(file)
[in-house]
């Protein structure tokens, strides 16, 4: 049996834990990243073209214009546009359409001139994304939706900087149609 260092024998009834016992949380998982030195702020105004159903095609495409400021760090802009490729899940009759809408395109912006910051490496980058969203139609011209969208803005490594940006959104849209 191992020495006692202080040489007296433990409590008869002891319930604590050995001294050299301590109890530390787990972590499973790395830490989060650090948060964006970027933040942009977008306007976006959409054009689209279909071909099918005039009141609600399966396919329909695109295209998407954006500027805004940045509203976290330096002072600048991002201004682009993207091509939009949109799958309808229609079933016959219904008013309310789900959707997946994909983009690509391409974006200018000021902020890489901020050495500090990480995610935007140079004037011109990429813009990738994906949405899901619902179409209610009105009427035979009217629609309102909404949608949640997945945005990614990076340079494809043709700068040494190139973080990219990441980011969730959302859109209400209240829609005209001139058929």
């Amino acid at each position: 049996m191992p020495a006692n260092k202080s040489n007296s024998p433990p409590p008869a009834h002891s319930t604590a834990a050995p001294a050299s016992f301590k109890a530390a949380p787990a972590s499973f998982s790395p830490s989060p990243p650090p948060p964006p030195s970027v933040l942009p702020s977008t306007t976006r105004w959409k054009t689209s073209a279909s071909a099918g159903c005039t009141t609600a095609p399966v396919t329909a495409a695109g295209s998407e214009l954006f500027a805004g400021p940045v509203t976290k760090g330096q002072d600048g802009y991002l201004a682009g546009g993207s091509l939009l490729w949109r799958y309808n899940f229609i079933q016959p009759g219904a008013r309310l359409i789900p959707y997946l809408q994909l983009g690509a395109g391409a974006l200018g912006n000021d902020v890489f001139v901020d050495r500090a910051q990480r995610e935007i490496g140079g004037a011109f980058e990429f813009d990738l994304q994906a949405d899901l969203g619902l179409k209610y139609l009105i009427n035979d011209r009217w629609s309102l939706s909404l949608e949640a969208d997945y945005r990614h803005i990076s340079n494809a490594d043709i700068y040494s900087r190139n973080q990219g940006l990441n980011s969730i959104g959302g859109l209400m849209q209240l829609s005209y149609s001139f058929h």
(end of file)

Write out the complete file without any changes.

[in-house]
């Protein structure tokens, strides 16, 4: 049996834990990243073209214009546009359409001139994304939706900087149609 260092024998009834016992949380998982030195702020105004159903095609495409400021760090802009490729899940009759809408395109912006910051490496980058969203139609011209969208803005490594940006959104849209 191992020495006692202080040489007296433990409590008869002891319930604590050995001294050299301590109890530390787990972590499973790395830490989060650090948060964006970027933040942009977008306007976006959409054009689209279909071909099918005039009141609600399966396919329909695109295209998407954006500027805004940045509203976290330096002072600048991002201004682009993207091509939009949109799958309808229609079933016959219904008013309310789900959707997946994909983009690509391409974006200018000021902020890489901020050495500090990480995610935007140079004037011109990429813009990738994906949405899901619902179409209610009105009427035979009217629609309102909404949608949640997945945005990614990076340079494809043709700068040494190139973080990219990441980011969730959302859109209400209240829609005209001139058929």
């Amino acid at each position: 049996m191992p020495a006692n260092k202080s040489n007296s024998p433990p409590p008869a009834h002891s319930t604590a834990a050995p001294a050299s016992f301590k109890a530390a949380p787990a972590s499973f998982s790395p830490s989060p990243p650090p948060p964006p030195s970027v933040l942009p702020s977008t306007t976006r105004w959409k054009t689209s073209a279909s071909a099918g159903c005039t009141t609600a095609p399966v396919t329909a495409a695109g295209s998407e214009l954006f500027a805004g400021p940045v509203t976290k760090g330096q002072d600048g802009y991002l201004a682009g546009g993207s091509l939009l490729w949109r799958y309808n899940f229609i079933q016959p009759g219904a008013r309310l359409i789900p959707y997946l809408q994909l983009g690509a395109g391409a974006l200018g912006n000021d902020v890489f001139v901020d050495r500090a910051q990480r995610e935007i490496g140079g004037a011109f980058e990429f813009d990738l994304q994906a949405d899901l969203g619902l179409k209610y139609l009105i009427n035979d011209r009217w629609s309102l939706s909404l949608e949640a969208d997945y945005r990614h803005i990076s340079n494809a490594d043709i700068y040494s900087r190139n973080q990219g940006l990441n980011s969730i959104g959302g859109l209400m849209q209240l829609s005209y149609s001139f058929h």